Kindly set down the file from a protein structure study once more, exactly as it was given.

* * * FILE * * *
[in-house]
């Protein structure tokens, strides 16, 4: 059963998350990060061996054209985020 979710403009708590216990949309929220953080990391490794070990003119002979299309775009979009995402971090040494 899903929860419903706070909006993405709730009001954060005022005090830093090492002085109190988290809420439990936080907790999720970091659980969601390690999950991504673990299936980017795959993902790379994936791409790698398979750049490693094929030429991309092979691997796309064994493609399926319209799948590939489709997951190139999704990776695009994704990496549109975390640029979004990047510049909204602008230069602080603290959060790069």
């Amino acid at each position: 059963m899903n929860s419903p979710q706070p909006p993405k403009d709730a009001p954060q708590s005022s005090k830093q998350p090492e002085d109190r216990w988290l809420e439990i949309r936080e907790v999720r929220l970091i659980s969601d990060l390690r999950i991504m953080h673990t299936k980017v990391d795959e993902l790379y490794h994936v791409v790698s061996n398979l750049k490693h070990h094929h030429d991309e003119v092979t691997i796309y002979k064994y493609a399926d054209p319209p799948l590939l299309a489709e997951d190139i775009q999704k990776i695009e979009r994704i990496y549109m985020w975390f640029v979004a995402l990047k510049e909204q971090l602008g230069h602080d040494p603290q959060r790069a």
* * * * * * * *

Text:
[in-house]
């Protein structure tokens, strides 16, 4: 059963998350990060061996054209985020 979710403009708590216990949309929220953080990391490794070990003119002979299309775009979009995402971090040494 899903929860419903706070909006993405709730009001954060005022005090830093090492002085109190988290809420439990936080907790999720970091659980969601390690999950991504673990299936980017795959993902790379994936791409790698398979750049490693094929030429991309092979691997796309064994493609399926319209799948590939489709997951190139999704990776695009994704990496549109975390640029979004990047510049909204602008230069602080603290959060790069």
């Amino acid at each position: 059963m899903n929860s419903p979710q706070p909006p993405k403009d709730a009001p954060q708590s005022s005090k830093q998350p090492e002085d109190r216990w988290l809420e439990i949309r936080e907790v999720r929220l970091i659980s969601d990060l390690r999950i991504m953080h673990t299936k980017v990391d795959e993902l790379y490794h994936v791409v790698s061996n398979l750049k490693h070990h094929h030429d991309e003119v092979t691997i796309y002979k064994y493609a399926d054209p319209p799948l590939l299309a489709e997951d190139i775009q999704k990776i695009e979009r994704i990496y549109m985020w975390f640029v979004a995402l990047k510049e909204q971090l602008g230069h602080d040494p603290q959060r790069a």